City Circles Back on LOOP Idea
At Pittsburgh City Council’s proceedings this week a resolution was introduced to explore the possibility of creating a long time owner occupant protection program (LOOP) that would permit a tax exclusion/exemption to long time home owners. The resolution under consideration would direct the City Treasurer and Finance Director to work with members of the General Assembly to explore a LOOP program, even though it seems all the pieces are in place.
We touched on this concept last year when the LOOP was included in the final report of the Affordable Housing Task Force. By virtue of a Constitutional amendment in 1984, counties of the first (Philadelphia) and second (Allegheny) class are permitted to make special provisions “…applicable to taxpayers who are longtime owner-occupants as shall be defined by the General Assembly of residences in areas where real
property values have risen markedly as a consequence of the refurbishing or renovating of other deteriorating residences or the construction of new residences.” In other words, in areas that are gentrifying.
The state law that carries out the amendment was passed in 1988, and that statute allows the municipalities and school districts in a second class county to enact programs within their own taxing jurisdiction (Philadelphia is a combined city-county and the city levies taxes for the school district, whereas Allegheny County has separate municipalities and school districts with their own taxing power). Pittsburgh even has language in its code of ordinances that outlines a LOOP program, but as we found out last year some murkiness surrounding how the City, or possibly Allegheny County, designed the program led to litigation, though no one involved could cite the court case. In Pittsburgh’s code it notes that if a home’s value increases due to improvements to the principal residence the exemption would not count; the program is supposed to provide relief from increases in value due to refurbishment and new construction of other properties in the designated area.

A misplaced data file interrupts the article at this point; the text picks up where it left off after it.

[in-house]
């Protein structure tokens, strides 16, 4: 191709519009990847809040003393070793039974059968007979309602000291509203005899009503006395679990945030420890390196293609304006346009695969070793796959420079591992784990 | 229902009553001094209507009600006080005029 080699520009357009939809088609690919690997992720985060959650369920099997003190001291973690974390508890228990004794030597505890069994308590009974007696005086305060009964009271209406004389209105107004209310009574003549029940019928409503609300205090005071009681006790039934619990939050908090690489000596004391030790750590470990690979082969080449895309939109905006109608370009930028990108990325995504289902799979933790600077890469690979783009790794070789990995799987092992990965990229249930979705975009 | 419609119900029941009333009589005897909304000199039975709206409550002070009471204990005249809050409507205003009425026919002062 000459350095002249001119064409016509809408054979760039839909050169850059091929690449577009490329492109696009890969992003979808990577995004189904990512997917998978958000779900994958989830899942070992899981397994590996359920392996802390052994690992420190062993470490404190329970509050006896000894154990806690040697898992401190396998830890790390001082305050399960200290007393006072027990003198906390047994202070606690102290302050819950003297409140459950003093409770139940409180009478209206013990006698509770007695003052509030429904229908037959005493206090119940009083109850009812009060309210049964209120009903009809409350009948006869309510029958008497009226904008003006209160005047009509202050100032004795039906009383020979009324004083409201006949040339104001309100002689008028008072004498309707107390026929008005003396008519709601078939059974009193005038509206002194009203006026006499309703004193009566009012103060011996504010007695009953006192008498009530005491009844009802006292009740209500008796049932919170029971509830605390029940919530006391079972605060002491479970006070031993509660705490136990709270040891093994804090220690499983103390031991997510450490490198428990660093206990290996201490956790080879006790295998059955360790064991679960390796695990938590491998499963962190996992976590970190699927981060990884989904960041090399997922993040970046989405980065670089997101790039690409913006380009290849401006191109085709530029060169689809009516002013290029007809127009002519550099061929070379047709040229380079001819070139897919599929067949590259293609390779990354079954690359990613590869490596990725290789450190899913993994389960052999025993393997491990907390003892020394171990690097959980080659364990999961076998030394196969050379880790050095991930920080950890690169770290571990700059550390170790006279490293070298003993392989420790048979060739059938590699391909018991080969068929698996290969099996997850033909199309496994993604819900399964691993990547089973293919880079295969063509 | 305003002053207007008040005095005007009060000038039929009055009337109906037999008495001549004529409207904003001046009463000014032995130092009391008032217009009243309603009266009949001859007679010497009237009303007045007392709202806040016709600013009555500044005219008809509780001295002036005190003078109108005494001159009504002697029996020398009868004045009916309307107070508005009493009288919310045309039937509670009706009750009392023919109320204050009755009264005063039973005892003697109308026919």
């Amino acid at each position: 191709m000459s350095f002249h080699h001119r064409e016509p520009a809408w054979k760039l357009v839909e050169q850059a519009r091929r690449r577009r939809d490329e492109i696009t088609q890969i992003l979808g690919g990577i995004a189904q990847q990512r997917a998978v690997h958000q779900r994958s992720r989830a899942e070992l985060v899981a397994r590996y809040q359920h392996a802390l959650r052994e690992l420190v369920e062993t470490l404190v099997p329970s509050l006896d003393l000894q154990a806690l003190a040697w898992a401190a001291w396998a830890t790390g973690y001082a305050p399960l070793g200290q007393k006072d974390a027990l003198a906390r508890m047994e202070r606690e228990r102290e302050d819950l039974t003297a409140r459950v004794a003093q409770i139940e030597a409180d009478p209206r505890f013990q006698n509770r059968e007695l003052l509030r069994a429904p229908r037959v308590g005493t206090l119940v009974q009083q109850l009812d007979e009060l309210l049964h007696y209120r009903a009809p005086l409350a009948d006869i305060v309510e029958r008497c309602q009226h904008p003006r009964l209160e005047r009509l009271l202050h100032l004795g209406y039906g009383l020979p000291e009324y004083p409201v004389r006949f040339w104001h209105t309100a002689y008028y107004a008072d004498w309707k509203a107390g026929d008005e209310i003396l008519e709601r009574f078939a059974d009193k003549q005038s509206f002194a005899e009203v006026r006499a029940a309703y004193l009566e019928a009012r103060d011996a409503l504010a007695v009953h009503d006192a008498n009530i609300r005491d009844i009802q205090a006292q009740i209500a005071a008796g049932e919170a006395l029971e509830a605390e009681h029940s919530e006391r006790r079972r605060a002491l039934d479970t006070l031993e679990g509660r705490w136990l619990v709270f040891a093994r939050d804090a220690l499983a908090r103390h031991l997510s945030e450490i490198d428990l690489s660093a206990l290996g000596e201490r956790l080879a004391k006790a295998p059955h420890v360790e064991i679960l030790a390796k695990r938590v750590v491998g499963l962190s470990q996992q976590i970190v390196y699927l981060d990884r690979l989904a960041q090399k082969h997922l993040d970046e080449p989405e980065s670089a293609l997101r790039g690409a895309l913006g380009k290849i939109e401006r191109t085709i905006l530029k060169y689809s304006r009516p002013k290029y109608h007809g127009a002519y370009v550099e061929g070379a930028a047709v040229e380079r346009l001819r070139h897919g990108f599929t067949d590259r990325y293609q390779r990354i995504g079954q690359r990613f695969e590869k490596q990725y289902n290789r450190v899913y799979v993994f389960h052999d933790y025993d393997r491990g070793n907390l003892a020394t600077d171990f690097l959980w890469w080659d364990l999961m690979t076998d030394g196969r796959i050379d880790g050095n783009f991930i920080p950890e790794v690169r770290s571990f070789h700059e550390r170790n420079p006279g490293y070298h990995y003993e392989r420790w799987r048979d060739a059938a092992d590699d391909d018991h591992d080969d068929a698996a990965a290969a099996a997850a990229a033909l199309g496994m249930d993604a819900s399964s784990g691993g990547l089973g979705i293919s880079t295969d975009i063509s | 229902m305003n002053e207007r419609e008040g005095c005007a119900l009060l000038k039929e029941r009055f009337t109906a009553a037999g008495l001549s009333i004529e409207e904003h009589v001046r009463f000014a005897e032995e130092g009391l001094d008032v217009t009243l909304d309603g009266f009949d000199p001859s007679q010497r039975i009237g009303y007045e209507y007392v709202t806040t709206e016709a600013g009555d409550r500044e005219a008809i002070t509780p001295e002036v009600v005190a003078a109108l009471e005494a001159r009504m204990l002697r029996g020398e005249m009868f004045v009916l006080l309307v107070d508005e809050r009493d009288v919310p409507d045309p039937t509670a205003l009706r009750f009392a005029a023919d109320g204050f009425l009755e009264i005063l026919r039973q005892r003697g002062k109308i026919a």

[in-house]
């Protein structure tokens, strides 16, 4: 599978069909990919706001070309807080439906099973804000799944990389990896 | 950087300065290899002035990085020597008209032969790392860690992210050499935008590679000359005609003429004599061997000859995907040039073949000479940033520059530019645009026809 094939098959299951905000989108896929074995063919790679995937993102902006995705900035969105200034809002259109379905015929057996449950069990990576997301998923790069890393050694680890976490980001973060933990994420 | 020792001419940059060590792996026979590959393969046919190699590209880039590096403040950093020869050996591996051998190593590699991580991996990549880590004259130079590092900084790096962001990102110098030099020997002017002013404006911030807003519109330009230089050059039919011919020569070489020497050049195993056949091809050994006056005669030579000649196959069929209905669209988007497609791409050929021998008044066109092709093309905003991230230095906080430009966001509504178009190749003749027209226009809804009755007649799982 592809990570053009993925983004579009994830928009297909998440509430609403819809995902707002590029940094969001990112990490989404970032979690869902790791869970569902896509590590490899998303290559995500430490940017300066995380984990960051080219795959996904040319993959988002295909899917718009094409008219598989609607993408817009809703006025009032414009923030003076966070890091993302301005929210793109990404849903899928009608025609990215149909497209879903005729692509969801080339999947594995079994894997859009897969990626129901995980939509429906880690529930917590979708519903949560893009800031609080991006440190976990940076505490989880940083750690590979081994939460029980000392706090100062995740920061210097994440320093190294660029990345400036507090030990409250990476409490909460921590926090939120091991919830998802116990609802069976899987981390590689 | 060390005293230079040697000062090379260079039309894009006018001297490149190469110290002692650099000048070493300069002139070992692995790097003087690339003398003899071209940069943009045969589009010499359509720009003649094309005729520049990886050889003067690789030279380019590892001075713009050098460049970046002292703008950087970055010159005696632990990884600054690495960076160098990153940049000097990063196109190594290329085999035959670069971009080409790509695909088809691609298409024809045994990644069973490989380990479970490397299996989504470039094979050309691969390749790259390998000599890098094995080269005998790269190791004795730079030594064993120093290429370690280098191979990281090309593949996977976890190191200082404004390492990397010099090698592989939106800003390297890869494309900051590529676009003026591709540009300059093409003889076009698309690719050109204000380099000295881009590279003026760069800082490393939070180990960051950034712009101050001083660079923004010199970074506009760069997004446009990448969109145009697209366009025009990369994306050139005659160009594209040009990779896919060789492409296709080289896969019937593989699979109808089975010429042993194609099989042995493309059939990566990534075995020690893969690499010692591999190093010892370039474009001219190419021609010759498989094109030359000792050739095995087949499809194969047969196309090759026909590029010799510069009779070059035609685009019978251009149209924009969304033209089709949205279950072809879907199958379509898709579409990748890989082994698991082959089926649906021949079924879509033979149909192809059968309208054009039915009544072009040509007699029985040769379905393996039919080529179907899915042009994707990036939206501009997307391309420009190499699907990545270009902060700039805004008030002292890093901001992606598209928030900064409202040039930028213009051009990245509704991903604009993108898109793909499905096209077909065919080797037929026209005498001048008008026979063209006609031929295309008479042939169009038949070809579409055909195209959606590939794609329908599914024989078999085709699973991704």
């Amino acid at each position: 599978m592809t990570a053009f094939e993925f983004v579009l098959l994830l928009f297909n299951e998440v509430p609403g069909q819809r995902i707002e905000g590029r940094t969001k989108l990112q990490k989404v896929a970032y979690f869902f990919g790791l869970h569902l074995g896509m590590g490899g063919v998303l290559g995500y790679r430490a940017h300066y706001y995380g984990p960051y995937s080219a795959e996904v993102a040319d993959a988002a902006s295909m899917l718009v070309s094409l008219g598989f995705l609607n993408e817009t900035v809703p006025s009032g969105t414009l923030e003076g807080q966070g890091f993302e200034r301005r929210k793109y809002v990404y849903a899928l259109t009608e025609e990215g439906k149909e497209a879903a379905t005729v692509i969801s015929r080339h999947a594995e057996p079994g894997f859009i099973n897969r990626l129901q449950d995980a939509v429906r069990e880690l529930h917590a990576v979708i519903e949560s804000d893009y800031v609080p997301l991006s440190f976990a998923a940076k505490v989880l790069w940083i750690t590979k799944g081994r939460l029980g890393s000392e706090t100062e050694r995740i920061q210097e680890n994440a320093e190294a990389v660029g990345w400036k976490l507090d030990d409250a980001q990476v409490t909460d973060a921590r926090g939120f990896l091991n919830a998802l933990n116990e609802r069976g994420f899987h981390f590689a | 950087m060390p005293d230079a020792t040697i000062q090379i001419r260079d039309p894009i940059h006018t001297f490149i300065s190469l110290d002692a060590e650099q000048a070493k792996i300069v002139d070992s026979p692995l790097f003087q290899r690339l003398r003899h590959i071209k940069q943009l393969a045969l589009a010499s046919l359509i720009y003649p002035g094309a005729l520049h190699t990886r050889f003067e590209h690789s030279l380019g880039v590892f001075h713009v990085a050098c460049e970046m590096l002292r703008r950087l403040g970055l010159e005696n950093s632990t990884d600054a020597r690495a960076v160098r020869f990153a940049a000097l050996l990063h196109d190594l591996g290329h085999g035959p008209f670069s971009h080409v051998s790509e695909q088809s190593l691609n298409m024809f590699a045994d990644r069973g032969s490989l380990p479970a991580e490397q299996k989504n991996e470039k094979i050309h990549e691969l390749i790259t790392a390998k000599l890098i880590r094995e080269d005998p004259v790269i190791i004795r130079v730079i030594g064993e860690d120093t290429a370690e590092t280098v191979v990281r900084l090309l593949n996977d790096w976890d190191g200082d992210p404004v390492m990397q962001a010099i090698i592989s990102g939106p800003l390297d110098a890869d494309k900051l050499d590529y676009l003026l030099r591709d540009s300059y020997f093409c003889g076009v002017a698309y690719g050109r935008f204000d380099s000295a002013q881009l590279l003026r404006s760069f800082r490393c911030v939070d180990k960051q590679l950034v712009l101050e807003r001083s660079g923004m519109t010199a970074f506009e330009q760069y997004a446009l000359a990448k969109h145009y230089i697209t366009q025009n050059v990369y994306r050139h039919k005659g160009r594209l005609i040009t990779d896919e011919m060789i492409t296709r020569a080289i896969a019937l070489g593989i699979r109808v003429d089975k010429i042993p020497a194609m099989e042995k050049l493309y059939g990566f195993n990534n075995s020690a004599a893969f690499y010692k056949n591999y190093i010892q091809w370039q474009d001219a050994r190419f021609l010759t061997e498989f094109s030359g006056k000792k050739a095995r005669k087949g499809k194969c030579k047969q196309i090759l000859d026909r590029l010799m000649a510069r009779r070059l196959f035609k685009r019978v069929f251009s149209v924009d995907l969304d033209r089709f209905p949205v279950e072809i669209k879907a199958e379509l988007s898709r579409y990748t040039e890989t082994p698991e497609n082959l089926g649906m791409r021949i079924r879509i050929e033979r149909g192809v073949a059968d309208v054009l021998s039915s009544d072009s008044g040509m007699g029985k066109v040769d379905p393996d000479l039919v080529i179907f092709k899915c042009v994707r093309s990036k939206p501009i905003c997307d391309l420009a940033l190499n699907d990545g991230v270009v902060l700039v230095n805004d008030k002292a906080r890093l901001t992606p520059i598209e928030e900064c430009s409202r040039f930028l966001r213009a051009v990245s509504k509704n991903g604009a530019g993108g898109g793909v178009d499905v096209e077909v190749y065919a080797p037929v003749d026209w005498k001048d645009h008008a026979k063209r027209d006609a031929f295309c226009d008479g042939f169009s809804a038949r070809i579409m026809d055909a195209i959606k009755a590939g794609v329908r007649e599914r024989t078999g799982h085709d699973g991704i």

It is worth noting that the LOOP idea and its approval for inclusion in the Pennsylvania Constitution preceded the creation of the homestead exclusion as well as the senior citizen tax relief that is used in Allegheny County and the City of Pittsburgh by way of the additional sales tax (RAD) of 1%.
The only other place where a LOOP program is available is Philadelphia: they do have it, but homeowners cannot take the LOOP and the homestead exemption. In addition to the criteria Philly establishes to qualify for the LOOP, there has to be a tripling of assessed value in order for the LOOP to be an effective relief program.